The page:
NOTES
TO CHAPTER 00
Introduction
1. The wwe is a publicly traded US corporation with annual revenue exceeding
$500 million. The company owns and produces over 300 live wrestling shows
per year along with numerous entertainment products, which include television
shows, video games, movies, action figures, books, smart phone applications,
magazines, websites, dvds, music, and calendars. The company airs programs
in 30 languages in more than 145 countries (Schneiderman 2008; see also Wall
Street Journal 2010).
2. It is not uncommon for shows to be staged in the same space that the wrestling
school rents for training.
3. In a typical script sketched by the booker, one wrestler dominates for three to
four minutes and then is crushed by the subordinate wrestler for a few minutes,
at which point the originally dominant opponent regains control, maintains it,
and wins the match. As wrestlers might say, babyface shines, heel cuts off baby-
face, heel delivers heat, babyface has a hope spot, heel cuts him off, then a false
finish, and finally babyface wins.
4. In the 1990s, these moral categories were muddled, even inverted in cases, and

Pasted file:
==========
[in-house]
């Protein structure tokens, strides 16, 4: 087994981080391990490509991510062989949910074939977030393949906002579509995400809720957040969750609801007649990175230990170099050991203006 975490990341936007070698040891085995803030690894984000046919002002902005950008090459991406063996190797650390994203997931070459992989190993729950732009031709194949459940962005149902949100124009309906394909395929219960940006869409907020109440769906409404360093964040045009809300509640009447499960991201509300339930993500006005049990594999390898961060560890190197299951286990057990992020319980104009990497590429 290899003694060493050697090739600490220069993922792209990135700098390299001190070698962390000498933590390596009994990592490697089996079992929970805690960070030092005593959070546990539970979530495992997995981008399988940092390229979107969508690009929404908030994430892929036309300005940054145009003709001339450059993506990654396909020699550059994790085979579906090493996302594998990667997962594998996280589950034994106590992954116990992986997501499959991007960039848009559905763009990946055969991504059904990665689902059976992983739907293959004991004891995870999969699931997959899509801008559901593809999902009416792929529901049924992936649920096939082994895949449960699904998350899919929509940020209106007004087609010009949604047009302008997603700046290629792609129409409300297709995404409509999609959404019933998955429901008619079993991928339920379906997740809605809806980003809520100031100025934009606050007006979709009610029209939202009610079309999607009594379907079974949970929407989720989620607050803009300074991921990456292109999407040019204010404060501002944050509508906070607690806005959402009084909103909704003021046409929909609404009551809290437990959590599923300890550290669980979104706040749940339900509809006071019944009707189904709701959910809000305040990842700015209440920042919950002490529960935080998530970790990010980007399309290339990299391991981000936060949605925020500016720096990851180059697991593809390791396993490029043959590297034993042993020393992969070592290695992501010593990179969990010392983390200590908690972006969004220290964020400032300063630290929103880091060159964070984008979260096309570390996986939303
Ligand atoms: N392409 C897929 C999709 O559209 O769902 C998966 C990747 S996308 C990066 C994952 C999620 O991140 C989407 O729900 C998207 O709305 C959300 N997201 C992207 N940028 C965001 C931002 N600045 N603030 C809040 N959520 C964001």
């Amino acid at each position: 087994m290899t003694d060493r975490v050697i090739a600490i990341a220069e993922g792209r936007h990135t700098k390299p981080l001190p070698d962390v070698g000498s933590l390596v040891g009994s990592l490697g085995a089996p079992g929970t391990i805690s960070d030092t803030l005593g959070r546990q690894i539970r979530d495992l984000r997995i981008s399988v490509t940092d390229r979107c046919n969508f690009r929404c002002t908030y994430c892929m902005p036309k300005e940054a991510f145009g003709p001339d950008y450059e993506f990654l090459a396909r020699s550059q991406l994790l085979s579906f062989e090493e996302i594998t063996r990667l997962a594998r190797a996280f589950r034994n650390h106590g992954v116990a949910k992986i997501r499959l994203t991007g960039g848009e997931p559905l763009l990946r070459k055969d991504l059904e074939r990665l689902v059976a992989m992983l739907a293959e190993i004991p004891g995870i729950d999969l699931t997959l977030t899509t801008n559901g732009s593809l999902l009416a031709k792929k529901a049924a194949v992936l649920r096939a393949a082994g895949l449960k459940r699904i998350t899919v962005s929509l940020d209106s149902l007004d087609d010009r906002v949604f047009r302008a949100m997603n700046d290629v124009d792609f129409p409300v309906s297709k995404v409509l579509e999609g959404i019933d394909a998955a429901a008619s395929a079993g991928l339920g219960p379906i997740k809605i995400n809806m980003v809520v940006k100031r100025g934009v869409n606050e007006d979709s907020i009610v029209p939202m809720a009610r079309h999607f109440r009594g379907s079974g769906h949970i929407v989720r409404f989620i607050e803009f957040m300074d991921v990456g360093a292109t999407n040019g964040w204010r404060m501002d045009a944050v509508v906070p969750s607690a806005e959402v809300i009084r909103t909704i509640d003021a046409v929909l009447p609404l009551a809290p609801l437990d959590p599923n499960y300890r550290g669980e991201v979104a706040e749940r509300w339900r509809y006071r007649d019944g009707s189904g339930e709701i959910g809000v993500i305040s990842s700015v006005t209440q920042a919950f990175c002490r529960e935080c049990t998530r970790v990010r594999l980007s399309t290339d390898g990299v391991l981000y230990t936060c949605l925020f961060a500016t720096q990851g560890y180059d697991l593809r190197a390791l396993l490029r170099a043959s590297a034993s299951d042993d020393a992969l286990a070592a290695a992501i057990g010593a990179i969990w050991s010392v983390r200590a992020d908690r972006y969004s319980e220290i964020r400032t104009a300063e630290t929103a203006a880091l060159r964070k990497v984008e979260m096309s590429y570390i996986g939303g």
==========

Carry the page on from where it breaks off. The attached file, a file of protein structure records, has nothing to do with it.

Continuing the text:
the wwe’s “attitude era” was indicative of such a state of affairs. Story lines in
the 1990s began to feature performers (e.g., Stone Cold Steve Austin and New
World Order) whose rude defiance was celebrated and became the basis for fan
support. Stone Cold Steve Austin was known for wearing a T-shirt with “Fuck
fear, drink beer” on it. Nicholas Sammond suggests that the former “popular
entertainment that spanned class lines, like vaudeville and variety television, has
[now] come back as a representation of working- class rebellion specifically tied
to youth culture: a fantasy of impropriety that adolescent boys are meant to use
to thumb their noses at the imagined descendants of June Cleaver” (2005, 134).
5. See La Pradelle on the contrived nature of exchanges at French Farmers Markets,
Grazian on the way urban nightlife transports the consumer, and Benzecry on
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